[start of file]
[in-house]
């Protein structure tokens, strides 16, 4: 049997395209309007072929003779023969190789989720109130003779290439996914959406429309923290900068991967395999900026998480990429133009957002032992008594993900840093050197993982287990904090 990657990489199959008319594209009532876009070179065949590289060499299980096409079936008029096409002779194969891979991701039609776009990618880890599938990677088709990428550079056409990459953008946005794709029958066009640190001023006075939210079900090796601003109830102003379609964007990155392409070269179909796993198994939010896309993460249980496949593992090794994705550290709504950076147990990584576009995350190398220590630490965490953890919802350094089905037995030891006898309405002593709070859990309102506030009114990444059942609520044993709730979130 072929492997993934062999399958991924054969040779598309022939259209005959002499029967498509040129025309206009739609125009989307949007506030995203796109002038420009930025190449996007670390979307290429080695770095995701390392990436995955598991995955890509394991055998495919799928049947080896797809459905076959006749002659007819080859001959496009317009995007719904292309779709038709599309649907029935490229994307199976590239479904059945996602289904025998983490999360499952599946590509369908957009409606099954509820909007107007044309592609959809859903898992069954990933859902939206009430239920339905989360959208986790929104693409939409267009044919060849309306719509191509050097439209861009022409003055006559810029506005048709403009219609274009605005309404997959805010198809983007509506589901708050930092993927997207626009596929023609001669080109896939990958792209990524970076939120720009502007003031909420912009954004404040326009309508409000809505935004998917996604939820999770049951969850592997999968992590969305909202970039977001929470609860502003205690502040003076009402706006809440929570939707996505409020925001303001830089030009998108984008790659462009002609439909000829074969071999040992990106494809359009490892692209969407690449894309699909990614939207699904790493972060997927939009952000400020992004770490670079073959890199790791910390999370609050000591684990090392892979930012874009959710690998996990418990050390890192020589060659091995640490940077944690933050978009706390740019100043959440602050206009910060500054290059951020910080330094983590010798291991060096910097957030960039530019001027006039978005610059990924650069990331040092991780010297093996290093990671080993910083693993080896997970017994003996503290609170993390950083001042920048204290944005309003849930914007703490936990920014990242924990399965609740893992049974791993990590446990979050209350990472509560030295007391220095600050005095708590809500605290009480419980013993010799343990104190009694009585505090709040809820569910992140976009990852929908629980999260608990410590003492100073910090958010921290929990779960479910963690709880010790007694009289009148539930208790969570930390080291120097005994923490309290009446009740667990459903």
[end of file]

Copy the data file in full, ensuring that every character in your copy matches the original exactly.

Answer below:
[in-house]
């Protein structure tokens, strides 16, 4: 049997395209309007072929003779023969190789989720109130003779290439996914959406429309923290900068991967395999900026998480990429133009957002032992008594993900840093050197993982287990904090 990657990489199959008319594209009532876009070179065949590289060499299980096409079936008029096409002779194969891979991701039609776009990618880890599938990677088709990428550079056409990459953008946005794709029958066009640190001023006075939210079900090796601003109830102003379609964007990155392409070269179909796993198994939010896309993460249980496949593992090794994705550290709504950076147990990584576009995350190398220590630490965490953890919802350094089905037995030891006898309405002593709070859990309102506030009114990444059942609520044993709730979130 072929492997993934062999399958991924054969040779598309022939259209005959002499029967498509040129025309206009739609125009989307949007506030995203796109002038420009930025190449996007670390979307290429080695770095995701390392990436995955598991995955890509394991055998495919799928049947080896797809459905076959006749002659007819080859001959496009317009995007719904292309779709038709599309649907029935490229994307199976590239479904059945996602289904025998983490999360499952599946590509369908957009409606099954509820909007107007044309592609959809859903898992069954990933859902939206009430239920339905989360959208986790929104693409939409267009044919060849309306719509191509050097439209861009022409003055006559810029506005048709403009219609274009605005309404997959805010198809983007509506589901708050930092993927997207626009596929023609001669080109896939990958792209990524970076939120720009502007003031909420912009954004404040326009309508409000809505935004998917996604939820999770049951969850592997999968992590969305909202970039977001929470609860502003205690502040003076009402706006809440929570939707996505409020925001303001830089030009998108984008790659462009002609439909000829074969071999040992990106494809359009490892692209969407690449894309699909990614939207699904790493972060997927939009952000400020992004770490670079073959890199790791910390999370609050000591684990090392892979930012874009959710690998996990418990050390890192020589060659091995640490940077944690933050978009706390740019100043959440602050206009910060500054290059951020910080330094983590010798291991060096910097957030960039530019001027006039978005610059990924650069990331040092991780010297093996290093990671080993910083693993080896997970017994003996503290609170993390950083001042920048204290944005309003849930914007703490936990920014990242924990399965609740893992049974791993990590446990979050209350990472509560030295007391220095600050005095708590809500605290009480419980013993010799343990104190009694009585505090709040809820569910992140976009990852929908629980999260608990410590003492100073910090958010921290929990779960479910963690709880010790007694009289009148539930208790969570930390080291120097005994923490309290009446009740667990459903």